A Netherlands church has resorted to unorthodox measures to prevent the deportation of an Armenian family: a marathon church service.
For over a month, the Bethel Church, located in The Hague, has held a continuous service to prevent Dutch authorities from entering the facility and deporting a family of Armenian refugees living there, the Washington Post reports. Dutch law forbids police from entering church premises while services are ongoing.
The “continuous celebration” began at 1:30 p.m. on October 26, according to a notice on the church’s website. The tactic was contrived to protect the Tamrazyan family, who fled Armenia nine years ago after the father received death threats in response to his political activism, according to the Post.
The family was initially granted temporary asylum, but only permitted to remain in the country through the end of this year. Efforts to attain an emergency pardon, available to families residing in the Netherlands for more than five years, failed.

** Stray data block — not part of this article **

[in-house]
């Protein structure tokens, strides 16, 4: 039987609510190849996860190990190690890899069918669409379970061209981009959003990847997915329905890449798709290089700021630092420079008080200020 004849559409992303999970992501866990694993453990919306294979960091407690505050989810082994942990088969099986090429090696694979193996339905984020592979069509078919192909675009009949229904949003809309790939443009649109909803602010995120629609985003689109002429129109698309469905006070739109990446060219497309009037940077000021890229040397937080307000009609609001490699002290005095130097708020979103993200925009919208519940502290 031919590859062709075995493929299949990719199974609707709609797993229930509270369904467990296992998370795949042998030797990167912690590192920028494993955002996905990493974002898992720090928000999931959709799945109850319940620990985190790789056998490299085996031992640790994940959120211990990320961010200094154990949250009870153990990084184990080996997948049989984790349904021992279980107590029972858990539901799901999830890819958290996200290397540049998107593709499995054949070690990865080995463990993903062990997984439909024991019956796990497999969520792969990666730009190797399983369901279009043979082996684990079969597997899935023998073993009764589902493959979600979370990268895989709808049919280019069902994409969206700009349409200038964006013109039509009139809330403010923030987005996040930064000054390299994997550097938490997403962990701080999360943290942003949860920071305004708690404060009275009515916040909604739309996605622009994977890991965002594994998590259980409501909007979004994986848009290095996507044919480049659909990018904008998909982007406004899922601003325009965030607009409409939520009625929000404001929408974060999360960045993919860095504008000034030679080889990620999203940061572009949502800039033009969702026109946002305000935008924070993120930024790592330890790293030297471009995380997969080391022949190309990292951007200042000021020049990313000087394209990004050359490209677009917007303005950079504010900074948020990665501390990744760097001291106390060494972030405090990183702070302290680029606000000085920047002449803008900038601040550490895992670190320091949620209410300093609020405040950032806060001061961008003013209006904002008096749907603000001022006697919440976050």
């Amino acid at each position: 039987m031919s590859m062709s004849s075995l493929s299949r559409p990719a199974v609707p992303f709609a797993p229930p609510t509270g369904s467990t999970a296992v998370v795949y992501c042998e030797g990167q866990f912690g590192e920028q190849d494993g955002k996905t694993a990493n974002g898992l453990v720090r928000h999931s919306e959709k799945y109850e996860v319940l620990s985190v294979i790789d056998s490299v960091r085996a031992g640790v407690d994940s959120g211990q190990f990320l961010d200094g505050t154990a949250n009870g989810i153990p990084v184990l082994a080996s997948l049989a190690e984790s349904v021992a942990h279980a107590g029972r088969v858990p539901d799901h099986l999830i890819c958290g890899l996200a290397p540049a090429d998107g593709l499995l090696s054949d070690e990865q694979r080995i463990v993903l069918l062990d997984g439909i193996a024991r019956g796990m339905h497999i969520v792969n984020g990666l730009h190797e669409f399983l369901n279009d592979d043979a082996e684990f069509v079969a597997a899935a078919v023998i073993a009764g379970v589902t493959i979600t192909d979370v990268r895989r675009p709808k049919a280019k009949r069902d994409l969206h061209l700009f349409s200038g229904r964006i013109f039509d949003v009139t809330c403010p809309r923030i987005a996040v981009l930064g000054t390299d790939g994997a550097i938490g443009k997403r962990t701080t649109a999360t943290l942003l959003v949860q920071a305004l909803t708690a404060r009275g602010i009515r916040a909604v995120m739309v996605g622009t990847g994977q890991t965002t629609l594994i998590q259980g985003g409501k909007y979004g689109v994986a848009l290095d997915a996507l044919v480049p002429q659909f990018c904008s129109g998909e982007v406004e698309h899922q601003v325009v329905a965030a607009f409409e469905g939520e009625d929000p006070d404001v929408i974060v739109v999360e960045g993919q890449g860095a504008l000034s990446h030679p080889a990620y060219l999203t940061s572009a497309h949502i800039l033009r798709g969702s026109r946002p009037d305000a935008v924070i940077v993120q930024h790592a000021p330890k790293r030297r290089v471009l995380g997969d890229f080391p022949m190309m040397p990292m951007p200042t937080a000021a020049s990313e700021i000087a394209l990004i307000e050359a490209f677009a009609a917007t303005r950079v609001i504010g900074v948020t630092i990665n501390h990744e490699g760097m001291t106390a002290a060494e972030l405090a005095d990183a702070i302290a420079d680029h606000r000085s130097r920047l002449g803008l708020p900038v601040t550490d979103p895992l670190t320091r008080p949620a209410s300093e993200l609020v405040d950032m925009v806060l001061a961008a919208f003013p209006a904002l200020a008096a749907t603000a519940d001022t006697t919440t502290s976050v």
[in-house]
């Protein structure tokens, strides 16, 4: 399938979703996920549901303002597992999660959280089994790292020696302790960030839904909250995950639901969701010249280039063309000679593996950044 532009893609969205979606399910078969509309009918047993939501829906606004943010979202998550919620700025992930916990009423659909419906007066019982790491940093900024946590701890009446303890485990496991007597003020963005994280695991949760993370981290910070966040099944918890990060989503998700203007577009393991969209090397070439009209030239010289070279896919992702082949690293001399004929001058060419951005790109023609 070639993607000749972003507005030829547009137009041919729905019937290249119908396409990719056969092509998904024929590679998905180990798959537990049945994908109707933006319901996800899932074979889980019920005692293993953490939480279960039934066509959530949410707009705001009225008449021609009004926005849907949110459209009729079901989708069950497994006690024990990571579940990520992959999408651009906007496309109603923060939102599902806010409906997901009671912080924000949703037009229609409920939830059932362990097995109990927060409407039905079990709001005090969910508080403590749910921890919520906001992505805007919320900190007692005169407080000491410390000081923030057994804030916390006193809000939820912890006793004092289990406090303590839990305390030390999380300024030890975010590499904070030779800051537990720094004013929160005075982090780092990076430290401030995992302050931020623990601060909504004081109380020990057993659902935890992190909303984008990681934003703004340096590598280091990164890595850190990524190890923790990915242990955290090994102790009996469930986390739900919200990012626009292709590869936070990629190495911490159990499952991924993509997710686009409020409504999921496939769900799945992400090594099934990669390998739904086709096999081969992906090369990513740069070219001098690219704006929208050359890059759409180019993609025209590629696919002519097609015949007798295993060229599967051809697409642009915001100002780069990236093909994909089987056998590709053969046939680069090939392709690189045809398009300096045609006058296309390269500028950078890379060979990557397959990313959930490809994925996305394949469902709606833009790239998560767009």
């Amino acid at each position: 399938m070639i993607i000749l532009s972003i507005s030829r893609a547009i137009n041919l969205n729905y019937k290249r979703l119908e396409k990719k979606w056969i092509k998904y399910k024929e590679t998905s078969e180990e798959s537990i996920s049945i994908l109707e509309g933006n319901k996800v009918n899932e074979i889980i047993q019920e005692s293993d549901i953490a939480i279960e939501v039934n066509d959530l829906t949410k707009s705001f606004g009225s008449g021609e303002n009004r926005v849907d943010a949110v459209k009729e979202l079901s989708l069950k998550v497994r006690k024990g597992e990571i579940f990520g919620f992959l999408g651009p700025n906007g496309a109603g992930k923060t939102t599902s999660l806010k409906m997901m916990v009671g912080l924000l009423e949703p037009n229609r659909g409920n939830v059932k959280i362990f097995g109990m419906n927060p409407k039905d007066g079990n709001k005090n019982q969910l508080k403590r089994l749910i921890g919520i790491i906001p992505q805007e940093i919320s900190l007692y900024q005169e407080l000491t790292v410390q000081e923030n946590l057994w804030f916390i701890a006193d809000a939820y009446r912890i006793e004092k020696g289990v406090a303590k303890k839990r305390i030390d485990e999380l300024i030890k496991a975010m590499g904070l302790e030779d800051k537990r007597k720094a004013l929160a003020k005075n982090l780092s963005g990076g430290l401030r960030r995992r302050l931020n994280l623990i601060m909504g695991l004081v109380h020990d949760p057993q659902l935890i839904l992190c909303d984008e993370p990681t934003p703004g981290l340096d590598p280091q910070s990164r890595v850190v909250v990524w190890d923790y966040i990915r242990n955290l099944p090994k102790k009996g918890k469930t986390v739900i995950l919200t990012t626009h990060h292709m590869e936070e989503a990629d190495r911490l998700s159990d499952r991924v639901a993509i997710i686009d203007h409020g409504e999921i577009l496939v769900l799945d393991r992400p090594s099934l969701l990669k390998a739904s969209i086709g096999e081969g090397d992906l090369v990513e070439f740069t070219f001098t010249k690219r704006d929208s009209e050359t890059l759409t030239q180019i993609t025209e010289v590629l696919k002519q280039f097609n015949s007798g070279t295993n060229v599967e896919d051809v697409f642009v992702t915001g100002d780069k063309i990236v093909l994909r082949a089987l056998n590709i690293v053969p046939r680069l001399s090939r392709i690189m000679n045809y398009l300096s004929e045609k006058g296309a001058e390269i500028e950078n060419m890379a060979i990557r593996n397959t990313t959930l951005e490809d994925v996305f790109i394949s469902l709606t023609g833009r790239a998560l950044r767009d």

The family was notified of their impending deportation in September, according to the Post.
The Protestant Church said that it is staging an impromptu “Church Asylum” to provide “rest and safety for the family” while buying time to discuss their fate with politicians of The Hague. The Church “respects court orders, but finds itself confronted with a dilemma: the choice between respecting the government and protecting the rights of a child,” the statement said.
The church’s ceaseless ceremony comes amid heightened anti-immigration sentiment in Europe. The Netherlands’ far-right Freedom Party, led by firebrand Geert Wilders, placed second in elections in March 2017.
Despite being in uncomfortable position between respecting the government and harboring refugees, Bethel Church has yet to yield. They’ve received “massive support,” Reverend Axel Wicke said on Twitter. “The Tamrazyan familiy is literally living in a protective house built by prayers and worship,” he said.